Boulmerka's disaster gives Holmes hope

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The Independent Online
Kelly Holmes, running once again with a pain-killing injection to counteract the effects of the shin injury which has undermined her Olympic preparations, reached tomorrow's 1500 metres final last night with a victory of characteristic boldness and courage.

Holmes judged her race perfectly, moving up from seventh to fourth at the bell and avoiding a pile-up which left Catalina Gheorghiu hanging on to Regina Jacobs' shorts for balance, and the 19-year-old Kenyan Naomi Mugo falling amid a mass of feet. Holmes moved up to Jacobs' shoulder on the final bend and accelerated - doggedly rather than fluently - to win in 4min 05.88sec.

Her chances of a medal, already improved by the withdrawal of the 800m bronze medallist, Maria Mutola, and the exit of Sonia O'Sullivan, were further improved by events in the earlier semi-final, when the defending champion, Hassiba Boulmerka, of Algeria, staggered out of contention after losing her footing as the group bunched at the bell.

The Algerian struggled to retain her balance, snatching the number from the front of Gabriela Szabo's shirt, then detoured out to lane five before resuming with a 50-metre deficit she was unable to reduce. Her exit, with bowed head, was a painful contrast to her scenes of joy in Barcelona, when she had brandished the Algerian flag and roared out the name of her country.

John Regis, Britain's only representative in the 200m semi-finals after Wednesday's elimination of Linford Christie and Owusu Dako, found the going too swift for him last night.

Regis, who has been having ice-pack treatment on a bruised knee, recorded 20.58sec to finish his heat in sixth place. The heat winner, Michael Johnson, recorded 20.27 after slowing over the final 30 metres.

Britain's 400m relay runners, buoyed by Roger Black's individual silver medal, will set out today to revive their country's flagging fortunes on the track. If Britain are to emulate their 400m relay victory in the 1991 World Championships, however, they will need the Americans to make mistakes, as they did on that occasion in Tokyo.

Black, who played his part in that win, said yesterday: "This is the best British 4x400 relay squad ever assembled. There is no point in going on to the track unless you are going out to win. We know Michael Johnson will be there but everyone remembers '91 and all our team will be going for it."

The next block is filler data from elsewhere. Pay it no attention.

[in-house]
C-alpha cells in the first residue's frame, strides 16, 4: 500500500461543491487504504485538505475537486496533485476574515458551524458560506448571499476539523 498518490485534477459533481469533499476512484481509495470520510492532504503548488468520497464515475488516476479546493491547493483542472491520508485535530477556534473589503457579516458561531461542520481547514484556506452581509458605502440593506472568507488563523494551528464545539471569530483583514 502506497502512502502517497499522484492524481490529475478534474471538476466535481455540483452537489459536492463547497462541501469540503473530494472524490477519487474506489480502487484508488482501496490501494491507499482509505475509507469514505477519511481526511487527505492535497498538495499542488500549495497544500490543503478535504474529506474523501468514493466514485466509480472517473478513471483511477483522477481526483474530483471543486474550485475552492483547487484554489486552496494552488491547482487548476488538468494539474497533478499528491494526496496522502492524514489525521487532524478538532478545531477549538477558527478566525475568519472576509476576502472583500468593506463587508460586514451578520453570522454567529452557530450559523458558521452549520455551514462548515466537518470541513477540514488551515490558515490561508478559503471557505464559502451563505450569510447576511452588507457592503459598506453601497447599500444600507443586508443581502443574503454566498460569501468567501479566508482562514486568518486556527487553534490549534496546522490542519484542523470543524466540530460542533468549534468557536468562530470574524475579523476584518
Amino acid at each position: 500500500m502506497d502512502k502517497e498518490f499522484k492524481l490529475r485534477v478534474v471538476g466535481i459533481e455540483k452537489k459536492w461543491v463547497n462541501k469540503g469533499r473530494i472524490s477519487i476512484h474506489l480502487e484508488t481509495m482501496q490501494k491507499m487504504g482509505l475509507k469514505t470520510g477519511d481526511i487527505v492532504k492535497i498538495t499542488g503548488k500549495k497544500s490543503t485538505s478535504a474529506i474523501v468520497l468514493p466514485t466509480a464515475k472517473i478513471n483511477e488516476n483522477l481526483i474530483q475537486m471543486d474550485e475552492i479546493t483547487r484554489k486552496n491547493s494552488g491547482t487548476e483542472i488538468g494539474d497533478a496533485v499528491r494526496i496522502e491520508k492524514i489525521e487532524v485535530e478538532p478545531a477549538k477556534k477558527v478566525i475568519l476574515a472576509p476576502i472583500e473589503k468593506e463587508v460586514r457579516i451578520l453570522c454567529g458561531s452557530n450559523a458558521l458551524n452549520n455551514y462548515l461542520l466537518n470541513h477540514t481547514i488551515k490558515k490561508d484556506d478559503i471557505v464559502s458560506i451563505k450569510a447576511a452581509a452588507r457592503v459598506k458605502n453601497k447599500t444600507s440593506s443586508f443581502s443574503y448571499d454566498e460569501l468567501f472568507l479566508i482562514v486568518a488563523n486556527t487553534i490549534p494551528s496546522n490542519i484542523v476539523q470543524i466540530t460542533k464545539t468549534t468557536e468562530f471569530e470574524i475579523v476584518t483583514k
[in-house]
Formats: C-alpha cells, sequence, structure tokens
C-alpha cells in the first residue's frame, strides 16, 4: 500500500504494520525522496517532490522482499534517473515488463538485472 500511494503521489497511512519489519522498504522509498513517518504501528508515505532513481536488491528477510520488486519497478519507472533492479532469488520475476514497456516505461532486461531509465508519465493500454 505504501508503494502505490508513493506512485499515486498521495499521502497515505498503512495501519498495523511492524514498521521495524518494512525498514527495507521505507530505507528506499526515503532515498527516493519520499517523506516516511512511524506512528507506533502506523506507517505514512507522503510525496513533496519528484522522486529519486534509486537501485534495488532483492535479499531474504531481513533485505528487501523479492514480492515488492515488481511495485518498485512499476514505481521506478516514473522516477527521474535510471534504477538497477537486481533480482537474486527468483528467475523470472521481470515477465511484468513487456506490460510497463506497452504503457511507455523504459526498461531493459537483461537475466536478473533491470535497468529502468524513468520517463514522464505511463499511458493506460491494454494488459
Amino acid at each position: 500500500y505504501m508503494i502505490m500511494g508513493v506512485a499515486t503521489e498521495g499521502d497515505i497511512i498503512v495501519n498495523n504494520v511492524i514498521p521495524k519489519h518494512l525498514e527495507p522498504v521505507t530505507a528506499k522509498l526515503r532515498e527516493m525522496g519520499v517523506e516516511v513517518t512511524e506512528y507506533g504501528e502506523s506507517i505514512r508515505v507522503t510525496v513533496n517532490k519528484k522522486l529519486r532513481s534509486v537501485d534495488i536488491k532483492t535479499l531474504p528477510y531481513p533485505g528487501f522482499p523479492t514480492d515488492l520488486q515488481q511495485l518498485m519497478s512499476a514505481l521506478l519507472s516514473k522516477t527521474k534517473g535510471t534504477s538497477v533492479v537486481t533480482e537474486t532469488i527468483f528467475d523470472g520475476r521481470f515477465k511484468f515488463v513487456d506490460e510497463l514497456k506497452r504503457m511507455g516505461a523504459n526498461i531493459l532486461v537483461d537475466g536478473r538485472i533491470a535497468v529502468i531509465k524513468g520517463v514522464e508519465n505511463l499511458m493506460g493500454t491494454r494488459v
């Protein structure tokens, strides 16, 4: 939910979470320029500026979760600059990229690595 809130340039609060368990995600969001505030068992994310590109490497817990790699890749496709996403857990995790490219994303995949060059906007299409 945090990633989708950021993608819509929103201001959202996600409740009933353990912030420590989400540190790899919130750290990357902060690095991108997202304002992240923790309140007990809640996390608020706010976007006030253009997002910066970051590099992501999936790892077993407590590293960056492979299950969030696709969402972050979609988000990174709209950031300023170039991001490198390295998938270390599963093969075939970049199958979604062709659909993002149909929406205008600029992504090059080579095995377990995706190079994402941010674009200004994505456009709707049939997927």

Christie's last Olympic fling also starts today as Britain's sprint relay team seek to qualify for tomorrow's final. Following his failure to reach the 200m semi-finals, Christie was attempting to adopt a philosophical viewpoint as he looked forward to today's events.

"I am still Linford Christie," he said. "I will always be known as an Olympic champion. It will be the same in the relay - I will go out there and do what I have done all along."

While Britain can only hope for an athletics gold now, Sweden and Norway will go away from these Games with rare titles. Ludmila Enquist's victory for her adopted country in the 100m hurdles was Sweden's first track gold since Anders Garderud won the steeplechase in 1976, while Vebjoern Rodal's achievement in winning the 800m brought Norway their first track gold in Olympic history.

Rodal tracked the 36-year-old American Johnny Gray until the final bend, when he accelerated to register an Olympic record of 1:42.58 and become the fifth fastest runner of all-time.

Hezekiel Sepeng became the first black South African to win an Olympic medal by taking silver in 1:42.74, while Fred Onyancha took bronze with 1:42.79.

Ashia Hansen, who has previously faltered on the big occasion, did not do so in the first women's triple jump final in Olympic history. But her distance of 14.49m only earned her fifth place behind Inessa Kravets of the Ukraine, who won with 15.33.

n The world pole vault champion and world record holder Sergei Bubka fears that the injury to his right Achilles tendon that put him out of the Olympics could end his career.